Tuesday, August 14, 2018

King's African Rifles Soldier versus Schutztruppe Soldier (Five Stars)

A forgotten tale of World War One is the sheer scale of warfare on the African continent. Allied colonial forces (mostly British) took on the Schutztruppe of the German Empire, a force raised among the tribesmen of East Africa. In turn, the British Empire expanded the King's African Rifles. The war that kept men on the march through what is now Kenya, Tanzania, Moxambique and Malawi for four years is a testament to the guts and courage of the Africans who served in the colonies on both sides. Well-illustrated with contemporary photos, maps and original artwork.

I review almost exclusively history books (with rare exceptions). I will eagerly review any book having to do with antiaircraft or air defense. I am also interested in books on Africa, but again, mostly the history of the continent, especially in the 20th Century. Get in touch with me for more information. Most of my book reviews are also on Goodreads and Amazon.

Illustrated Military History of Hungary (Four Stars)

An interesting book, lavishly illustrated throughout. This book looks at the role of the Hungarian military, from an armed band to a People's Army and beyond. It's a fascinating story that takes in Hungary's role as a bulwark against the Turks, its relationship with Austria, its membership in the Warsaw Pact and, later on, its membership in NATO. I've been fascinated with the Hungarians ever since serving with them in the Sinai while they provided the military police to the Multinational Force and Observers. My only critiscism is that the book misuses or garbles many English idioms.

Wednesday, July 25, 2018

Working Class Mystic: A Spirtual Biography of George Harrison (Four Stars)

This was a great book about George Harrison, the Beatle who sought more than the empty life of a pop star or the philanthropic projects many people would have established if they had the resources Harrison had access to. George Harrison wanted to understand the meaning of life and he sought it out in Hinduism and the mysticisim of the East. Tillery is able to make the reader understand the path that Harrison chose.

Friar Park: A Pictorial History (Five Stars)

Awesome book! This uses period photographs and artwork to show the reader some of the great features of the park and its buildings. If you are interested in George Harrison or even just got a kick out of some of his photos and videos shot on the grounds you should get this book.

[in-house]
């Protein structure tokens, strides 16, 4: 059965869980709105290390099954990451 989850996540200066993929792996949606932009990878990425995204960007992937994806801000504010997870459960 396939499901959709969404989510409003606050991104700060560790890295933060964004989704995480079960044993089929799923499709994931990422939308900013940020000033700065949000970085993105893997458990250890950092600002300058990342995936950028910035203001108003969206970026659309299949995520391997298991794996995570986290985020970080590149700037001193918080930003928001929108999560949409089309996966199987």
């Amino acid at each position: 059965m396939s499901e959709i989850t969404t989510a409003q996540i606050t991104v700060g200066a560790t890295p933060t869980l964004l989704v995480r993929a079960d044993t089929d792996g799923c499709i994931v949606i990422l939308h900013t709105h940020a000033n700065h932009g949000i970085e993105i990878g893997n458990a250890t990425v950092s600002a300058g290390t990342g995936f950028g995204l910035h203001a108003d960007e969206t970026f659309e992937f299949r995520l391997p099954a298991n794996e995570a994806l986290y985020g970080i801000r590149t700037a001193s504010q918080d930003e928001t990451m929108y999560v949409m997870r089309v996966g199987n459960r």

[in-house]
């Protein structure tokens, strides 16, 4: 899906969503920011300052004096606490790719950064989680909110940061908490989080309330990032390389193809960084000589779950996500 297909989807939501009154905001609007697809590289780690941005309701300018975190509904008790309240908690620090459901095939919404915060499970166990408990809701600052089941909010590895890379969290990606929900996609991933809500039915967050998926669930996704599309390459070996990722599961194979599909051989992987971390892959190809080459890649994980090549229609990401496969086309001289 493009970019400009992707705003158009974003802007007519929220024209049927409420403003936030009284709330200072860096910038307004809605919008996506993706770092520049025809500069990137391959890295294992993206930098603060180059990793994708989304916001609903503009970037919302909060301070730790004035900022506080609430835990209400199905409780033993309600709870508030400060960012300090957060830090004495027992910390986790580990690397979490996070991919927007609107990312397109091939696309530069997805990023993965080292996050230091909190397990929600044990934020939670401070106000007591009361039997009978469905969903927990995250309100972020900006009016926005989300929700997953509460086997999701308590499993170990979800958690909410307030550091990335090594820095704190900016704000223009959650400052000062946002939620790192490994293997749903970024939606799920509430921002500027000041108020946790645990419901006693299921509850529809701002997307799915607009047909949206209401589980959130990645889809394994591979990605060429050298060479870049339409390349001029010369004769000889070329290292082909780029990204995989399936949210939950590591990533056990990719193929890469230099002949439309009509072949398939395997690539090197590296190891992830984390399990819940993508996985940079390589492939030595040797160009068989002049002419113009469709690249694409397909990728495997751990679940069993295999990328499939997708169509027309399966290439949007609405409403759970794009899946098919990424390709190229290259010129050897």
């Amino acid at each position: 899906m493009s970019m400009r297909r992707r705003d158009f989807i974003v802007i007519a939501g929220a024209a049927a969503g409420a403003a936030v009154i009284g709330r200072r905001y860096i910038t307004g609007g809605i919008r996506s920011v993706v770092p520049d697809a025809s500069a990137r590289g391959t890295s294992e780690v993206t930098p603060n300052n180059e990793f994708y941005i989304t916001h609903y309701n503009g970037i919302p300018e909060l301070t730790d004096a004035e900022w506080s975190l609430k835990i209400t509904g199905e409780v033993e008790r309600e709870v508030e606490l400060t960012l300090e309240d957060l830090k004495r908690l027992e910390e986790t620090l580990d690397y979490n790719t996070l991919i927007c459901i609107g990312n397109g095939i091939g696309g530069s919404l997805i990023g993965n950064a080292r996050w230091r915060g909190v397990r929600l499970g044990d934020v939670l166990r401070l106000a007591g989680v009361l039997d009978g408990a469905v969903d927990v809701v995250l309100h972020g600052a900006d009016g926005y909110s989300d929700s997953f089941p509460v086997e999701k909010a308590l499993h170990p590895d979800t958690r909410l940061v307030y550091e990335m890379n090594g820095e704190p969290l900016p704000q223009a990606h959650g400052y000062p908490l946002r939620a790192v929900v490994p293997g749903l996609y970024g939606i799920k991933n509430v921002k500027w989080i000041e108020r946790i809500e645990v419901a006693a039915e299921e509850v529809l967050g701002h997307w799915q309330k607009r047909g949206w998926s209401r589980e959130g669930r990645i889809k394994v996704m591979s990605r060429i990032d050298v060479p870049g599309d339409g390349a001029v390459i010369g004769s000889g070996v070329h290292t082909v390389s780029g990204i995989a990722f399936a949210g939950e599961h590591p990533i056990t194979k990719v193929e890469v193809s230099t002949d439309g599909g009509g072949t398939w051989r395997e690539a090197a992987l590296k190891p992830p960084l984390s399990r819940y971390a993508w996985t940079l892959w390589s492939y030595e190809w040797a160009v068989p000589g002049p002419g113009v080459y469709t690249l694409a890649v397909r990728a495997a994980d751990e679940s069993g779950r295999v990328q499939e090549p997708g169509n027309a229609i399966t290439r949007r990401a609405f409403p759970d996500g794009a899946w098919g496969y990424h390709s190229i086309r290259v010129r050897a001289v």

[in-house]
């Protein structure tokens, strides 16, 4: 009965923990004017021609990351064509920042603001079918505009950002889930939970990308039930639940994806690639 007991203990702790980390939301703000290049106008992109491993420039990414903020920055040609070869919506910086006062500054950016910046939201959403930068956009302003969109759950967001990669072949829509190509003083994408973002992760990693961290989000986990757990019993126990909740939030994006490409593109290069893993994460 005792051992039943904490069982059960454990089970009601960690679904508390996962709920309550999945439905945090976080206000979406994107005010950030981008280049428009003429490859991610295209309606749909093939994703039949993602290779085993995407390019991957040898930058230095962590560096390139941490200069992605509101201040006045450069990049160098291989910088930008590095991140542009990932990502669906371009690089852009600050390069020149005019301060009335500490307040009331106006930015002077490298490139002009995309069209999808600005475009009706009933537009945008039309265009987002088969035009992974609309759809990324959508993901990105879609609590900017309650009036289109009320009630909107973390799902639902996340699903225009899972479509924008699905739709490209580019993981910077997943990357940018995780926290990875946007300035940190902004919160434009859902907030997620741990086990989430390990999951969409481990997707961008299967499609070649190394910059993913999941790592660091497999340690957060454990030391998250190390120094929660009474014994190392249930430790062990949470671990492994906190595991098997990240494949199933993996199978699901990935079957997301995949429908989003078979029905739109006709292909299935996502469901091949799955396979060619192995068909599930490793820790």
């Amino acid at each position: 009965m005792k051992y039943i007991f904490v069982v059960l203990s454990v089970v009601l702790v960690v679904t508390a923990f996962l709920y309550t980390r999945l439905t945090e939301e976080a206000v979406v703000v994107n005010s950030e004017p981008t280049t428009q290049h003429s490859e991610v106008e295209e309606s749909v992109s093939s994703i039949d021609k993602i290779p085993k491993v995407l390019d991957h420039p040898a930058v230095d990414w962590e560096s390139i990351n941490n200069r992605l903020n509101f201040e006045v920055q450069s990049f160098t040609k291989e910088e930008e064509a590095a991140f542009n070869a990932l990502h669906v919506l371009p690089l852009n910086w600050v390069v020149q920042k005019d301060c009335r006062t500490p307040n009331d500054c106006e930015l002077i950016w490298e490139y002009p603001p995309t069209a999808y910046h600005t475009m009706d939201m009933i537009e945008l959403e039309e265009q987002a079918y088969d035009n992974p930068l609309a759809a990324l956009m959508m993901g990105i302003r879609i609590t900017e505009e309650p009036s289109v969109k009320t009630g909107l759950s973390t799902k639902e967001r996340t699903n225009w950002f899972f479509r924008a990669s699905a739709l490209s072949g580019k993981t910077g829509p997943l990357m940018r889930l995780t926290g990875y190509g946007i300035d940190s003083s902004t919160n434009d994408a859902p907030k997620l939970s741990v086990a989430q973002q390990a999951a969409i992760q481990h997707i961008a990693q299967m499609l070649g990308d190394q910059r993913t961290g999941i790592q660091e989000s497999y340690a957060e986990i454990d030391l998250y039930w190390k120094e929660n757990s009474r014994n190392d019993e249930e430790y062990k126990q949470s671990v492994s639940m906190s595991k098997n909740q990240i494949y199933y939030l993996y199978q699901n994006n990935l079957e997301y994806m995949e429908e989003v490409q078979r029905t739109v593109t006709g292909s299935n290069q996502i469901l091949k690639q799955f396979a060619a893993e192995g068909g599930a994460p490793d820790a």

Wednesday, July 11, 2018

Trump: the Complete Collection (Five Stars)

This book provodes a history of Harvey Kurtzman's first attempt to publish his own humor magazine. Originally called X, Trump employed artists from Mad Magazine, giving them an opportunity to do work that was far more impressive in the fill-color format and high-grade reproductions used in the new magazine. Unfortunately for Kurtzman the cost of Trump was too high, even with Playboy magazine footing the bill. Too far ahead of its time, Trump only published two issues. The book includes the two full issues which went to press, as well as artwork from pieces planned out for #3.

Friday, July 6, 2018

A Strange Engine of War: The "Winans" Steam Gun and the Civil War in Maryland (Four Stars)

I would have bet money that you couldn't get an entire book out of the invention known as the Winans Steam Gun but John W. Lamb proved me wrong. Mentioned in several Civil War books as an oddity, the steam gun never saw combat with either side. The machine held much promise for its ability to sling 2-ounce projectiles (about the weight of a minie ball used in rifle muskets) at the rate of a modern machine gun. With that being said, the machine had drawbacks... for instance, its unmistakable appearance on a potential battlefield and some difficulty in changing azimuth and elevation settings.

Much of the book is taken up with the people who actually invented, built and demonstrated it and the odyssey of the prototype, from the mysterious goings-on in Baltimore to an attempted clandestine trip to deliver it to Harper's Ferry (within striking distance of the Rebels) to its delivery by the Union Army to Fort Monroe. Nothing seems straightforward in this story but Lamb does his best to straighten it all out. Includes contemporary images of the machine as well as places and persons involved with it.